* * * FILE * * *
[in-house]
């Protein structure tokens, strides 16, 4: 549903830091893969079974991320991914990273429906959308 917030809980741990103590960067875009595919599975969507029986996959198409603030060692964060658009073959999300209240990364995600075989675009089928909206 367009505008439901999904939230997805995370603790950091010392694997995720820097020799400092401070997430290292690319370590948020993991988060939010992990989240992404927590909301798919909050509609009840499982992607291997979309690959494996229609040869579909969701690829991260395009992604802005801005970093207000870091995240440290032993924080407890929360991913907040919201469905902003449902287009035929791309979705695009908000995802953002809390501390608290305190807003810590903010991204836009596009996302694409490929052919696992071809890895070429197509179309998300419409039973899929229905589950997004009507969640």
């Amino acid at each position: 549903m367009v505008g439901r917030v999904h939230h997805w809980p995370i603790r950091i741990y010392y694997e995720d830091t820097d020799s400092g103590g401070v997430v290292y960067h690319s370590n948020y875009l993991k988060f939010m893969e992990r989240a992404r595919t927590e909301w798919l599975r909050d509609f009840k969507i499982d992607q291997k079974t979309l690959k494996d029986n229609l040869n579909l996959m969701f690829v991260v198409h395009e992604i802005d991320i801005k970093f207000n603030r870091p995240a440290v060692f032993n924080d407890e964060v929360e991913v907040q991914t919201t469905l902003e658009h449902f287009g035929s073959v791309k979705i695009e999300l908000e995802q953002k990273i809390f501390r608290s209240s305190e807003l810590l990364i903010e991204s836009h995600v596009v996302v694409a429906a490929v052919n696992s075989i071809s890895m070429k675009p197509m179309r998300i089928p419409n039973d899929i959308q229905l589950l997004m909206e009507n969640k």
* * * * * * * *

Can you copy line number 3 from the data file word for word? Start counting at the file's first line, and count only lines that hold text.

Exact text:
């Amino acid at each position: 549903m367009v505008g439901r917030v999904h939230h997805w809980p995370i603790r950091i741990y010392y694997e995720d830091t820097d020799s400092g103590g401070v997430v290292y960067h690319s370590n948020y875009l993991k988060f939010m893969e992990r989240a992404r595919t927590e909301w798919l599975r909050d509609f009840k969507i499982d992607q291997k079974t979309l690959k494996d029986n229609l040869n579909l996959m969701f690829v991260v198409h395009e992604i802005d991320i801005k970093f207000n603030r870091p995240a440290v060692f032993n924080d407890e964060v929360e991913v907040q991914t919201t469905l902003e658009h449902f287009g035929s073959v791309k979705i695009e999300l908000e995802q953002k990273i809390f501390r608290s209240s305190e807003l810590l990364i903010e991204s836009h995600v596009v996302v694409a429906a490929v052919n696992s075989i071809s890895m070429k675009p197509m179309r998300i089928p419409n039973d899929i959308q229905l589950l997004m909206e009507n969640k």